Quantitatively partitioning microbial genomic traits among taxonomic ranks: implications for subsurface microbial communities
A comprehensive model coupling microbial traits to taxonomy would provide an invaluable tool for inferring microbial-environment and microbial-microbial interactions. In particular, these interactions are difficult to understand in many microbiomes, such as subsurface sediment communities, due to the prevalence of culture-resistant lineages. Quantifying how microbial traits relate to taxonomy has been difficult because canonical taxonomies such as the NCBI taxonomy continue to “reflect the current consensus in the systematic literature.” The recently-proposed taxonomy, the Genome Taxonomy Database (GTDB), incorporates only sequence homology of conserved genes and attempts to partition taxonomic ranks such that each rank implies the same amount of evolutionary distance, regardless of its position on the phylogenetic tree. This provides the first opportunity to completely separate taxonomy from traits, and therefore to quantify how taxonomic rank corresponds to traits across the microbial tree of life. We quantified the structure of clusters of orthologous groups functional categories (COG-FCs) relative abundances, a proxy for genomic traits, within the lineages of 13,735 cultured and uncultured microbial lineages from a custom-curated genome database. On average, 41.4% of the variation in COG-FC relative abundance is explained by taxonomic rank, with domain, phylum, class, order, family, and genus explaining, on average, 3.2%, 14.6%, 4.1%, 9.2%, 4.8%, and 5.5% of the variance, respectively (p<0.001 for all). We further used a variance component model to explore the relationship between taxonomic rank and variability of individual COG-FCs. We found that different taxonomic ranks had greater influence on specific COG-FC relative abundances; however, phylum had the greatest influence on average. Utilizing the average COG-FC compositions for individual genera, we extrapolated COG-FC compositions to global subsurface communities sampled with 16S amplicon sequencing. We note differences in COG-FC relative abundance, scaled by community structures, across different subsurface sediment environments. These results yield a more comprehensive understanding of the genomic composition across subsurface microbial communities. Authors: Taylor M. Royalty and Andrew D. Steen.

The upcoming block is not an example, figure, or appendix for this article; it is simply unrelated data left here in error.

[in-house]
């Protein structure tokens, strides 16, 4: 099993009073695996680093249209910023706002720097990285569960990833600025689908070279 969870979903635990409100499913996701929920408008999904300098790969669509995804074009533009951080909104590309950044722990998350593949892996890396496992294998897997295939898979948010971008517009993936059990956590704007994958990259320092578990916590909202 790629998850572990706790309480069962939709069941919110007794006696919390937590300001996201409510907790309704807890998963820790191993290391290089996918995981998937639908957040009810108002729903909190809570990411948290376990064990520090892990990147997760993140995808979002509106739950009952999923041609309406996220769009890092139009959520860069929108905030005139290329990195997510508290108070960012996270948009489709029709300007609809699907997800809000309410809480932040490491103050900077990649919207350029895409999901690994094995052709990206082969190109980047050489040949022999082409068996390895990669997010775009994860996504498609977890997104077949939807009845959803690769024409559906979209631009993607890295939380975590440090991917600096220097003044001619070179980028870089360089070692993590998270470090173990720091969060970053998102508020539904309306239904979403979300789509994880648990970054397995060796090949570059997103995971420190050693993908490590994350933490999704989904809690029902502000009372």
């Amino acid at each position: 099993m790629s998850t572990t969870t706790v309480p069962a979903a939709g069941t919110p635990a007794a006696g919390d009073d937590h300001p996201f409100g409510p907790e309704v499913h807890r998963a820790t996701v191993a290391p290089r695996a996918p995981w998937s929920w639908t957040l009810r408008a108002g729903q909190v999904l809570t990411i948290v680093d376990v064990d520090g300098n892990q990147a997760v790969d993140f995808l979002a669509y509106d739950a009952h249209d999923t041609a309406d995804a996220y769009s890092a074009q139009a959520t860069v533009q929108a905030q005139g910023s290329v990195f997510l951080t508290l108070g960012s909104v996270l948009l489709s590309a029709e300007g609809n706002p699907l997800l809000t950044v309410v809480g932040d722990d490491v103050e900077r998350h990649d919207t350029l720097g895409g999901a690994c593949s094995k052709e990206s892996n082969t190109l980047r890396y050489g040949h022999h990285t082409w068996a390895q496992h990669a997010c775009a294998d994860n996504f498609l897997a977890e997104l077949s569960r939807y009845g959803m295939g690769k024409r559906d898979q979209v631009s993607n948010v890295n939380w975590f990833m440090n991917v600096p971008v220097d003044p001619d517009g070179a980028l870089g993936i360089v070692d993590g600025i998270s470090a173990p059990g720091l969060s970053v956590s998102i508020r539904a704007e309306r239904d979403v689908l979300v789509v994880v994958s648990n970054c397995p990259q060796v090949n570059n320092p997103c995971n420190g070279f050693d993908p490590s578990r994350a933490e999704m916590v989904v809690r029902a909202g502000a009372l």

Taylor Royalty earned his B.S. in Biology from Western Carolina University and his M.S. in Atmospheric Science from North Carolina State University. He is currently working on his Ph.D. as a C-DEBI doctoral fellow with Dr. Andrew Steen at the University of Tennessee, Knoxville. His current research utilizes ‘omics’-based approaches to address questions related to theoretical and community microbial ecology, with an emphasis on subsurface microbial communities.